If you’ve received a diagnosis of severe uterine prolapse, you may find yourself struggling to cope with how you feel. If this is you, read on for some helpful advice.
How do you feel?
Many women experience concerns that their partner will notice the prolapse and will no longer find them attractive. They also fear that they will be unable to carry on playing their favourite sports, or that they will gain weight. Others fear that their only option is hours of ineffective pelvic floor exercises or a hysterectomy.
The first thing you should know is that you’re not alone! In fact, uterine prolapse is very common in women who have had a vaginal delivery.
Although it can be painful, uterine prolapse is not a life-threatening condition, nor is it something that is visible to others. A prolapse is effectively a soft tissue injury, caused by a bulge of tissue (bowel, bladder or uterus) into your vagina through its weakened walls.
Take positive action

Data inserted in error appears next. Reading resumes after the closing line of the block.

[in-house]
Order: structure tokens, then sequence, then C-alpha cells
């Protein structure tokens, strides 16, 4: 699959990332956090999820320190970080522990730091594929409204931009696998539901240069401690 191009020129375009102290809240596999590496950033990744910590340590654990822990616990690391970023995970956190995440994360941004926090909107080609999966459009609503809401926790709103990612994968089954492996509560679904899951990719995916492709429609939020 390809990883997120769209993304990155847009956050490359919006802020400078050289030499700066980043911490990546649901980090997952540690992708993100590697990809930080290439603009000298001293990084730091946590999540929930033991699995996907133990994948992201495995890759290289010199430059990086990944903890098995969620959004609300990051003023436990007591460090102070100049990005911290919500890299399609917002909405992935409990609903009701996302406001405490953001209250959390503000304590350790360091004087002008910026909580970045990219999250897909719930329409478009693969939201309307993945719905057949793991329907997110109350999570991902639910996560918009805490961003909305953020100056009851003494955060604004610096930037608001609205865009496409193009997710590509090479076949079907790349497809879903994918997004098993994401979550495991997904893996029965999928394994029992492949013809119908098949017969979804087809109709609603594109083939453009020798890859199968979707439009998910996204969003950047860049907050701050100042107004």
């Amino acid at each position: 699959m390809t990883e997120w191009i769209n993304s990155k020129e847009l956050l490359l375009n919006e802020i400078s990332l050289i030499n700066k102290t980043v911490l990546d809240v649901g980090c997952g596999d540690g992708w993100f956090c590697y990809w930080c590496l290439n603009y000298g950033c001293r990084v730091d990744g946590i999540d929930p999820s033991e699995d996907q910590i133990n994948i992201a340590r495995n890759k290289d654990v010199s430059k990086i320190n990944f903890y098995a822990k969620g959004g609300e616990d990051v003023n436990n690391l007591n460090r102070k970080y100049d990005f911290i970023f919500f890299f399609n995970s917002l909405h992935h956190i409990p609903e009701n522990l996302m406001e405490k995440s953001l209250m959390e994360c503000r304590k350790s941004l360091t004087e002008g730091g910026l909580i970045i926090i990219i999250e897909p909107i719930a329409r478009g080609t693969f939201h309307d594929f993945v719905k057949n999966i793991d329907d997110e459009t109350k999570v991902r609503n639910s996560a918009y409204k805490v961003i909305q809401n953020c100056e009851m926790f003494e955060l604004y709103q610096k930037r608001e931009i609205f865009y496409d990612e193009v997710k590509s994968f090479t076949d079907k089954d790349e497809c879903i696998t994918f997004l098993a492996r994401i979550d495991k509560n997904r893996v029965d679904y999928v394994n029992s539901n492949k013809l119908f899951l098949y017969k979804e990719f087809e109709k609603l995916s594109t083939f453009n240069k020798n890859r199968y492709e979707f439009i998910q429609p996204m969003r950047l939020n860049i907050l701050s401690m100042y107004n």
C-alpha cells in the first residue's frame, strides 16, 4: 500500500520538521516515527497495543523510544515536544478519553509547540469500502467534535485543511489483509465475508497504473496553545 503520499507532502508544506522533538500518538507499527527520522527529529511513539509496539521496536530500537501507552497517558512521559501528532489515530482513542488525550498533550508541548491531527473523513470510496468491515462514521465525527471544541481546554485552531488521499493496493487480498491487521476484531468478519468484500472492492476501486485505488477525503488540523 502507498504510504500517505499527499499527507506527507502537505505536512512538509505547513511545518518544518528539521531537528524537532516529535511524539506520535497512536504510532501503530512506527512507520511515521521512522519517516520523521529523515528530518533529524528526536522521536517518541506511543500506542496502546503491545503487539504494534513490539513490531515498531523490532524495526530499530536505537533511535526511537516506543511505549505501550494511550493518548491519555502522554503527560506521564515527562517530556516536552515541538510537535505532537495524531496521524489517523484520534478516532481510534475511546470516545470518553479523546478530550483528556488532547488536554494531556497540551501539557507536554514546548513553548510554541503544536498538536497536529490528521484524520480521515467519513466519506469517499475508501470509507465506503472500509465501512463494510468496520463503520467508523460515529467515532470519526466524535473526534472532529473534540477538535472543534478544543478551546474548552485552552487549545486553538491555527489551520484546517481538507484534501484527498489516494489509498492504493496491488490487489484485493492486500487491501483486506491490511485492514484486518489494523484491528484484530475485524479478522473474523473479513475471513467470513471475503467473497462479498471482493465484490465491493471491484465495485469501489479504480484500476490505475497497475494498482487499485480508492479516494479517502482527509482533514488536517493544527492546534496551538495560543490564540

The good news is that you need not suffer from the effects of your prolapse for the rest of your life, and there are some positive steps that you can take to help you to cope with your diagnosis.
• Learn all you can about your prolapse. Knowledge is power, and the more you understand what has caused the problem and what management options there are available to you, the more empowered you’ll feel.
• Physical activity is important, especially regular pelvic floor exercises. This will help you to feel positive about yourself and better about your body.
• If you are suffering feelings of despair and low mood, ask your GP about arranging for you to see a counsellor for more support. Sometimes, talking things through with someone independent can help you put things in perspective.
• If you suffer from severe uterine prolapse, you may want to consider sacrohysteropexy. This is a procedure that effectively repositions the uterus, without the need for a hysterectomy.
If you have been diagnosed with severe uterine prolapse, Mr Jonathan Broome, Consultant Gynaecologist, is one of the leading surgeons in the UK for sacrohysteropexy. Why not contact Mr Broome’s clinic today for further information on how this procedure could help you?